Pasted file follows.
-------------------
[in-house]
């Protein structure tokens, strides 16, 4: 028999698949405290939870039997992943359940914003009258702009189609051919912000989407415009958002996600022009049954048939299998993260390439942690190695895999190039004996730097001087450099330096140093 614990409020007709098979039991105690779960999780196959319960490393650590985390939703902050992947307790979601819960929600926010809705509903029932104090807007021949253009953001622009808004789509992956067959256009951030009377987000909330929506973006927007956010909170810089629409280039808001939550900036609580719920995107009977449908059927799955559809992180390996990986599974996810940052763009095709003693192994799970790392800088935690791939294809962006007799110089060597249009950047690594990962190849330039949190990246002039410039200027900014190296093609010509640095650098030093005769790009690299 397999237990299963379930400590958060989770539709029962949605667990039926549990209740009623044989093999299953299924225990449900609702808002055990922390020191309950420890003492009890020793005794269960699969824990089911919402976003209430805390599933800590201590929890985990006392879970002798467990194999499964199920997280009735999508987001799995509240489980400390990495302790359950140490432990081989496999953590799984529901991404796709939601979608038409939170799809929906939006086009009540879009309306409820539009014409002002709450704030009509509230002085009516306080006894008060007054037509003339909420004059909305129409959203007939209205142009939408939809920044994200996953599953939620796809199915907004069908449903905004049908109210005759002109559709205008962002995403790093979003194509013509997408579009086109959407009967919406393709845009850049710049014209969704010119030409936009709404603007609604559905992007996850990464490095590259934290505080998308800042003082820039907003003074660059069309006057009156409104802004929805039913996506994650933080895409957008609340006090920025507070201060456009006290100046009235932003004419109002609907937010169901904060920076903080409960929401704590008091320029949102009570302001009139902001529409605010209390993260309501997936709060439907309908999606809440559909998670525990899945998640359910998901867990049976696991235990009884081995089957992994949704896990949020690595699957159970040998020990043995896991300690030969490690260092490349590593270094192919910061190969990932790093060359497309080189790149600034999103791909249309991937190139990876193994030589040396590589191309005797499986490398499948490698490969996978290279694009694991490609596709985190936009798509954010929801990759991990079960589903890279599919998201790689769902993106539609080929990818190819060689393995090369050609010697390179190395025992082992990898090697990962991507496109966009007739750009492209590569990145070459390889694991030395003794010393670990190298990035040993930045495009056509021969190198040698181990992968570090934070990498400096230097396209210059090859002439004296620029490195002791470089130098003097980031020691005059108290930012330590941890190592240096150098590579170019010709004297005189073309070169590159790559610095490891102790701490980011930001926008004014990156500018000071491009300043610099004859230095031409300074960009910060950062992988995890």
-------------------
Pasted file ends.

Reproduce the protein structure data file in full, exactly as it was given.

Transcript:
[in-house]
């Protein structure tokens, strides 16, 4: 028999698949405290939870039997992943359940914003009258702009189609051919912000989407415009958002996600022009049954048939299998993260390439942690190695895999190039004996730097001087450099330096140093 614990409020007709098979039991105690779960999780196959319960490393650590985390939703902050992947307790979601819960929600926010809705509903029932104090807007021949253009953001622009808004789509992956067959256009951030009377987000909330929506973006927007956010909170810089629409280039808001939550900036609580719920995107009977449908059927799955559809992180390996990986599974996810940052763009095709003693192994799970790392800088935690791939294809962006007799110089060597249009950047690594990962190849330039949190990246002039410039200027900014190296093609010509640095650098030093005769790009690299 397999237990299963379930400590958060989770539709029962949605667990039926549990209740009623044989093999299953299924225990449900609702808002055990922390020191309950420890003492009890020793005794269960699969824990089911919402976003209430805390599933800590201590929890985990006392879970002798467990194999499964199920997280009735999508987001799995509240489980400390990495302790359950140490432990081989496999953590799984529901991404796709939601979608038409939170799809929906939006086009009540879009309306409820539009014409002002709450704030009509509230002085009516306080006894008060007054037509003339909420004059909305129409959203007939209205142009939408939809920044994200996953599953939620796809199915907004069908449903905004049908109210005759002109559709205008962002995403790093979003194509013509997408579009086109959407009967919406393709845009850049710049014209969704010119030409936009709404603007609604559905992007996850990464490095590259934290505080998308800042003082820039907003003074660059069309006057009156409104802004929805039913996506994650933080895409957008609340006090920025507070201060456009006290100046009235932003004419109002609907937010169901904060920076903080409960929401704590008091320029949102009570302001009139902001529409605010209390993260309501997936709060439907309908999606809440559909998670525990899945998640359910998901867990049976696991235990009884081995089957992994949704896990949020690595699957159970040998020990043995896991300690030969490690260092490349590593270094192919910061190969990932790093060359497309080189790149600034999103791909249309991937190139990876193994030589040396590589191309005797499986490398499948490698490969996978290279694009694991490609596709985190936009798509954010929801990759991990079960589903890279599919998201790689769902993106539609080929990818190819060689393995090369050609010697390179190395025992082992990898090697990962991507496109966009007739750009492209590569990145070459390889694991030395003794010393670990190298990035040993930045495009056509021969190198040698181990992968570090934070990498400096230097396209210059090859002439004296620029490195002791470089130098003097980031020691005059108290930012330590941890190592240096150098590579170019010709004297005189073309070169590159790559610095490891102790701490980011930001926008004014990156500018000071491009300043610099004859230095031409300074960009910060950062992988995890």